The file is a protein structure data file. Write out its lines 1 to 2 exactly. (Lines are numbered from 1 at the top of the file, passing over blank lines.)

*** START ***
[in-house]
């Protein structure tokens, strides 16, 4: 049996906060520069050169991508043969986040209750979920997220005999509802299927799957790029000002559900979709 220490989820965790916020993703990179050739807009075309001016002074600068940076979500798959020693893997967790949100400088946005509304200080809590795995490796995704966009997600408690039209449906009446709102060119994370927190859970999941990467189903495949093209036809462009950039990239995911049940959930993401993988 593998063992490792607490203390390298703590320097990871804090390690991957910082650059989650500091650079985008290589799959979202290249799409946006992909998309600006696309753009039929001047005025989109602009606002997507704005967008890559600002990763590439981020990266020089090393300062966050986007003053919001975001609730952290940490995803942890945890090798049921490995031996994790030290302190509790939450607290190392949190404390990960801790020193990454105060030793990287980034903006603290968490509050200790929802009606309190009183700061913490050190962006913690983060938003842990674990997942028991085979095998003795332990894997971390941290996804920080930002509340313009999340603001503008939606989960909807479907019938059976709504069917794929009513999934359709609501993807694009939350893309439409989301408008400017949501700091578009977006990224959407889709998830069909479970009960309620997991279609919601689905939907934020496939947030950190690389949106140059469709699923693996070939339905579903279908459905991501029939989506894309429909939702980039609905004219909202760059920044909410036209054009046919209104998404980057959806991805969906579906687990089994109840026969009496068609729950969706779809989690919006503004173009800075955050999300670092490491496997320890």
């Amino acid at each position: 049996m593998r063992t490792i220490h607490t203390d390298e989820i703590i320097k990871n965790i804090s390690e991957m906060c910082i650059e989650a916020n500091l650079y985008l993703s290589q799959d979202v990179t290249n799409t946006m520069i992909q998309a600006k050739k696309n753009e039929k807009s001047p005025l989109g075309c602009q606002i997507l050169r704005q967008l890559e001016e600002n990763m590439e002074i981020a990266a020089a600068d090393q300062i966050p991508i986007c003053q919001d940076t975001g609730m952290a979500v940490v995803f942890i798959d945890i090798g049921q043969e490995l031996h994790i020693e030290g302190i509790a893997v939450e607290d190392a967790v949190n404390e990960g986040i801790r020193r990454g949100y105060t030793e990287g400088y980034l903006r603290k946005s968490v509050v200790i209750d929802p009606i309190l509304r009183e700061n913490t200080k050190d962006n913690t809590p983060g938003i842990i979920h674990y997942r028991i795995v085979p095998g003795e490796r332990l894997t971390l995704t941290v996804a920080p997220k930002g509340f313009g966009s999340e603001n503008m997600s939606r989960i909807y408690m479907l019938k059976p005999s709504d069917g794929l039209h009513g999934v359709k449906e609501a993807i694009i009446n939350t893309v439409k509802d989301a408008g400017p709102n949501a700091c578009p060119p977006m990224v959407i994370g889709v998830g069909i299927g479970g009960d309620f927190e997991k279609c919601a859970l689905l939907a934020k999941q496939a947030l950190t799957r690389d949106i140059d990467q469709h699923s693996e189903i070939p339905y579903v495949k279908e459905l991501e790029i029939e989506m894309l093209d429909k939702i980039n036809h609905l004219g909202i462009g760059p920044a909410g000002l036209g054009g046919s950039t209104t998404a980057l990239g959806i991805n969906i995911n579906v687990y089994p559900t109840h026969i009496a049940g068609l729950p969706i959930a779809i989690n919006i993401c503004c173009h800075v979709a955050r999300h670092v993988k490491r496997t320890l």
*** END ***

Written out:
[in-house]
């Protein structure tokens, strides 16, 4: 049996906060520069050169991508043969986040209750979920997220005999509802299927799957790029000002559900979709 220490989820965790916020993703990179050739807009075309001016002074600068940076979500798959020693893997967790949100400088946005509304200080809590795995490796995704966009997600408690039209449906009446709102060119994370927190859970999941990467189903495949093209036809462009950039990239995911049940959930993401993988 593998063992490792607490203390390298703590320097990871804090390690991957910082650059989650500091650079985008290589799959979202290249799409946006992909998309600006696309753009039929001047005025989109602009606002997507704005967008890559600002990763590439981020990266020089090393300062966050986007003053919001975001609730952290940490995803942890945890090798049921490995031996994790030290302190509790939450607290190392949190404390990960801790020193990454105060030793990287980034903006603290968490509050200790929802009606309190009183700061913490050190962006913690983060938003842990674990997942028991085979095998003795332990894997971390941290996804920080930002509340313009999340603001503008939606989960909807479907019938059976709504069917794929009513999934359709609501993807694009939350893309439409989301408008400017949501700091578009977006990224959407889709998830069909479970009960309620997991279609919601689905939907934020496939947030950190690389949106140059469709699923693996070939339905579903279908459905991501029939989506894309429909939702980039609905004219909202760059920044909410036209054009046919209104998404980057959806991805969906579906687990089994109840026969009496068609729950969706779809989690919006503004173009800075955050999300670092490491496997320890």